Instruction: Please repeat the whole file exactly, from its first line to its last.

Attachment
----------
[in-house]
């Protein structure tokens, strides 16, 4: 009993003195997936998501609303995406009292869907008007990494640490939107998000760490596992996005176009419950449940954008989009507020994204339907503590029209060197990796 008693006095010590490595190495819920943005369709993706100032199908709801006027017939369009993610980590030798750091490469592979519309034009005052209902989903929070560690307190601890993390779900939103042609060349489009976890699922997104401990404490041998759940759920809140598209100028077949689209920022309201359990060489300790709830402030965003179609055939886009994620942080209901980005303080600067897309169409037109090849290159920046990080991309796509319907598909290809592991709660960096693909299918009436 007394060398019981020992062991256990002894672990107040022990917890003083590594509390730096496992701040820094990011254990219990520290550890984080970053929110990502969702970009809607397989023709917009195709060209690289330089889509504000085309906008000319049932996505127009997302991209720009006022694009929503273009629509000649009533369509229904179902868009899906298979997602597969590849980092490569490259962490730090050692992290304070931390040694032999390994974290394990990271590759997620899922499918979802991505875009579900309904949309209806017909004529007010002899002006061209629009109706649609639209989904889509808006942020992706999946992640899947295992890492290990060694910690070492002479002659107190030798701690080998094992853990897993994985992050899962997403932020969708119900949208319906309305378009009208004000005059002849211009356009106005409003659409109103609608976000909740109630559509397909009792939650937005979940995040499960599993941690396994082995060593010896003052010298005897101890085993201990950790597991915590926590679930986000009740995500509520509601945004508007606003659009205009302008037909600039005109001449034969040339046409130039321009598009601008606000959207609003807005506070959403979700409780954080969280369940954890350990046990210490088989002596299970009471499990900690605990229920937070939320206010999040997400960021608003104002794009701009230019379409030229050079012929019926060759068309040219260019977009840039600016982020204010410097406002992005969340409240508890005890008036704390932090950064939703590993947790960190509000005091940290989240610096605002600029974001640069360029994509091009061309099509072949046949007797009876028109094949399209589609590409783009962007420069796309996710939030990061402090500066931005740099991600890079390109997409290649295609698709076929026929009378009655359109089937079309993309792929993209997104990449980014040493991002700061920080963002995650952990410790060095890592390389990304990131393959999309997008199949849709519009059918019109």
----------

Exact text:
[in-house]
């Protein structure tokens, strides 16, 4: 009993003195997936998501609303995406009292869907008007990494640490939107998000760490596992996005176009419950449940954008989009507020994204339907503590029209060197990796 008693006095010590490595190495819920943005369709993706100032199908709801006027017939369009993610980590030798750091490469592979519309034009005052209902989903929070560690307190601890993390779900939103042609060349489009976890699922997104401990404490041998759940759920809140598209100028077949689209920022309201359990060489300790709830402030965003179609055939886009994620942080209901980005303080600067897309169409037109090849290159920046990080991309796509319907598909290809592991709660960096693909299918009436 007394060398019981020992062991256990002894672990107040022990917890003083590594509390730096496992701040820094990011254990219990520290550890984080970053929110990502969702970009809607397989023709917009195709060209690289330089889509504000085309906008000319049932996505127009997302991209720009006022694009929503273009629509000649009533369509229904179902868009899906298979997602597969590849980092490569490259962490730090050692992290304070931390040694032999390994974290394990990271590759997620899922499918979802991505875009579900309904949309209806017909004529007010002899002006061209629009109706649609639209989904889509808006942020992706999946992640899947295992890492290990060694910690070492002479002659107190030798701690080998094992853990897993994985992050899962997403932020969708119900949208319906309305378009009208004000005059002849211009356009106005409003659409109103609608976000909740109630559509397909009792939650937005979940995040499960599993941690396994082995060593010896003052010298005897101890085993201990950790597991915590926590679930986000009740995500509520509601945004508007606003659009205009302008037909600039005109001449034969040339046409130039321009598009601008606000959207609003807005506070959403979700409780954080969280369940954890350990046990210490088989002596299970009471499990900690605990229920937070939320206010999040997400960021608003104002794009701009230019379409030229050079012929019926060759068309040219260019977009840039600016982020204010410097406002992005969340409240508890005890008036704390932090950064939703590993947790960190509000005091940290989240610096605002600029974001640069360029994509091009061309099509072949046949007797009876028109094949399209589609590409783009962007420069796309996710939030990061402090500066931005740099991600890079390109997409290649295609698709076929026929009378009655359109089937079309993309792929993209997104990449980014040493991002700061920080963002995650952990410790060095890592390389990304990131393959999309997008199949849709519009059918019109």